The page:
Hope at the nest, 20 March 2016 (photo from the National Aviary snapshot camera at Univ of Pittsburgh)
(You may have seen a bit of this on Facebook. Here’s more information.)
Since E2’s death many of you worry that Hope’s eggs at the Cathedral of Learning peregrine nest will not survive.
Some of you have even asked that we intervene to rescue and incubate the eggs ourselves, or that we leave food for Hope so she doesn’t have to leave the eggs.
Here’s why intervention is unnecessary, why “feeding” her will not work, and why either one of those attempts will wreck your viewing of Hope’s activities.
Why intervention is unnecessary:
Peregrine falcons delay incubation of their eggs until the female has laid the next-to-last or last egg. If the eggs are not incubated, but are protected from freezing and overheating (in other words, covered by the adult when temperatures are low or high), the eggs can wait several weeks for delayed incubation to begin and can hatch successfully. I do not know the longest amount of time they can delay, but it is long.
We’ve seen this happen in Pittsburgh. In 2010 Tasha laid two eggs at the Gulf Tower in mid March but Dori displaced her and became Louie’s new mate. Tasha’s eggs waited three weeks while Dori bonded with Louie and laid her own clutch of three. In the end, all five eggs hatched in May.
If Hope is delaying incubation, these eggs can wait a very long time.
And if she is not delaying: Within the breeding season, peregrines lay a replacement clutch when they find a new mate or if the first clutch fails early in the season.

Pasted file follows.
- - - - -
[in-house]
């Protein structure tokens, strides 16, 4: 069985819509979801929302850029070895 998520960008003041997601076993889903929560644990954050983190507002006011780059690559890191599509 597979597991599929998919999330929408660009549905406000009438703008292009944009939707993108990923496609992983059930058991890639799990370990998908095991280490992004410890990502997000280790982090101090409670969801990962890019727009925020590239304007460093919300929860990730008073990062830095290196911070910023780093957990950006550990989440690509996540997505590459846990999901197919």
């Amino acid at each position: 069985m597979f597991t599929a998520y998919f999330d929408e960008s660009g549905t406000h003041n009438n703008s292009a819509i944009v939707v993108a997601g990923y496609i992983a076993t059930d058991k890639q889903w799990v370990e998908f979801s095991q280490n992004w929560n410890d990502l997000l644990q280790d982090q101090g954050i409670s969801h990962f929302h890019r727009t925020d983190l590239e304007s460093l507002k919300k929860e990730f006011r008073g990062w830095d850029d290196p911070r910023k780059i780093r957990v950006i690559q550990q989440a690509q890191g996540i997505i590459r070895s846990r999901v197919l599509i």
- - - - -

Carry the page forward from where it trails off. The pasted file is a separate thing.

The bottom line is, you don’t need to worry about eggs.
Why leaving food for Hope will not work:
At the end of the last century when peregrines were endangered throughout the U.S. and Canada, they were so rare that wildlife officials tried to offer supplemental food to widowed females. It doesn’t work. Peregrines are not scavengers (bald eagles are) and we humans are the peregrines’ #1 enemy. It doesn’t matter where you leave the food. Wild peregrines refuse food left by humans.
Why intervention of any kind will wreck your viewing of Hope’s activities:
Hope is at a first class “cliff,” a very valuable territory, so a new mate will find her. If we intervened in any way, Hope and her new mate would decide the area is unsafe (from humans!) and would leave the Cathedral of Learning forever. Then there would be no peregrines on camera at all. Intervention would wreck everything.
Wild peregrines’ lives are often very different than we assume. It is a privilege to watch and learn from them.
(photo from Wikimedia Commons. Click on the image to see the original)
p.s. It is against Federal law to take birds’ eggs. In Pennsylvania, peregrine falcons are managed and protected by the PA Game Commission. They make the decisions on peregrines and their welfare based on peregrine falcon biology.
For more information about peregrine falcon biology and family life see my Peregrine FAQs.
Stay up to date on peregrine news by checking this link.